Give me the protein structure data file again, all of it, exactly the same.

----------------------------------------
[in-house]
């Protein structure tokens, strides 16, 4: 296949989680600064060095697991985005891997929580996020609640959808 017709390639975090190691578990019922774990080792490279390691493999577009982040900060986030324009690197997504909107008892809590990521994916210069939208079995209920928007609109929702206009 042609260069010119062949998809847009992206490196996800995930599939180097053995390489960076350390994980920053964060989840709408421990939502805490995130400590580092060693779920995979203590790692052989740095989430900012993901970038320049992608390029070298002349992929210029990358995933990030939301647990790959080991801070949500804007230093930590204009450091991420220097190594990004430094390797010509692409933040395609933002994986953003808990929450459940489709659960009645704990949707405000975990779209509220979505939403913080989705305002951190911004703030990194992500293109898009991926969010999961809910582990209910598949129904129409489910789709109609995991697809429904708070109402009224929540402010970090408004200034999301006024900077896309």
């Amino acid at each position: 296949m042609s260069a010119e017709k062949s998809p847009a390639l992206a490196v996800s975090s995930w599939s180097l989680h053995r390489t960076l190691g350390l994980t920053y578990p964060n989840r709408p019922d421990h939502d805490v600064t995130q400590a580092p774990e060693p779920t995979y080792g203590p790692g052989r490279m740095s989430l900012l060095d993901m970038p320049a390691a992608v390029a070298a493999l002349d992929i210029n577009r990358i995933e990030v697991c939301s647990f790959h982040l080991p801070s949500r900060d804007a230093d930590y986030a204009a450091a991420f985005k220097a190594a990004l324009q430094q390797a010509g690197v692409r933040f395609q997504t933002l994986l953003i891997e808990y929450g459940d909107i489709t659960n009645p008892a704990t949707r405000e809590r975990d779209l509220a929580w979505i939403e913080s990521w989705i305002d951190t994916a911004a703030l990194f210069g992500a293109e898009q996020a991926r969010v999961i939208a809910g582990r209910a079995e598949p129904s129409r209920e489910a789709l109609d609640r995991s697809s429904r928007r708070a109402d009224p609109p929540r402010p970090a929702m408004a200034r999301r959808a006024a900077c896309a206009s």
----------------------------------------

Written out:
[in-house]
């Protein structure tokens, strides 16, 4: 296949989680600064060095697991985005891997929580996020609640959808 017709390639975090190691578990019922774990080792490279390691493999577009982040900060986030324009690197997504909107008892809590990521994916210069939208079995209920928007609109929702206009 042609260069010119062949998809847009992206490196996800995930599939180097053995390489960076350390994980920053964060989840709408421990939502805490995130400590580092060693779920995979203590790692052989740095989430900012993901970038320049992608390029070298002349992929210029990358995933990030939301647990790959080991801070949500804007230093930590204009450091991420220097190594990004430094390797010509692409933040395609933002994986953003808990929450459940489709659960009645704990949707405000975990779209509220979505939403913080989705305002951190911004703030990194992500293109898009991926969010999961809910582990209910598949129904129409489910789709109609995991697809429904708070109402009224929540402010970090408004200034999301006024900077896309």
């Amino acid at each position: 296949m042609s260069a010119e017709k062949s998809p847009a390639l992206a490196v996800s975090s995930w599939s180097l989680h053995r390489t960076l190691g350390l994980t920053y578990p964060n989840r709408p019922d421990h939502d805490v600064t995130q400590a580092p774990e060693p779920t995979y080792g203590p790692g052989r490279m740095s989430l900012l060095d993901m970038p320049a390691a992608v390029a070298a493999l002349d992929i210029n577009r990358i995933e990030v697991c939301s647990f790959h982040l080991p801070s949500r900060d804007a230093d930590y986030a204009a450091a991420f985005k220097a190594a990004l324009q430094q390797a010509g690197v692409r933040f395609q997504t933002l994986l953003i891997e808990y929450g459940d909107i489709t659960n009645p008892a704990t949707r405000e809590r975990d779209l509220a929580w979505i939403e913080s990521w989705i305002d951190t994916a911004a703030l990194f210069g992500a293109e898009q996020a991926r969010v999961i939208a809910g582990r209910a079995e598949p129904s129409r209920e489910a789709l109609d609640r995991s697809s429904r928007r708070a109402d009224p609109p929540r402010p970090a929702m408004a200034r999301r959808a006024a900077c896309a206009s």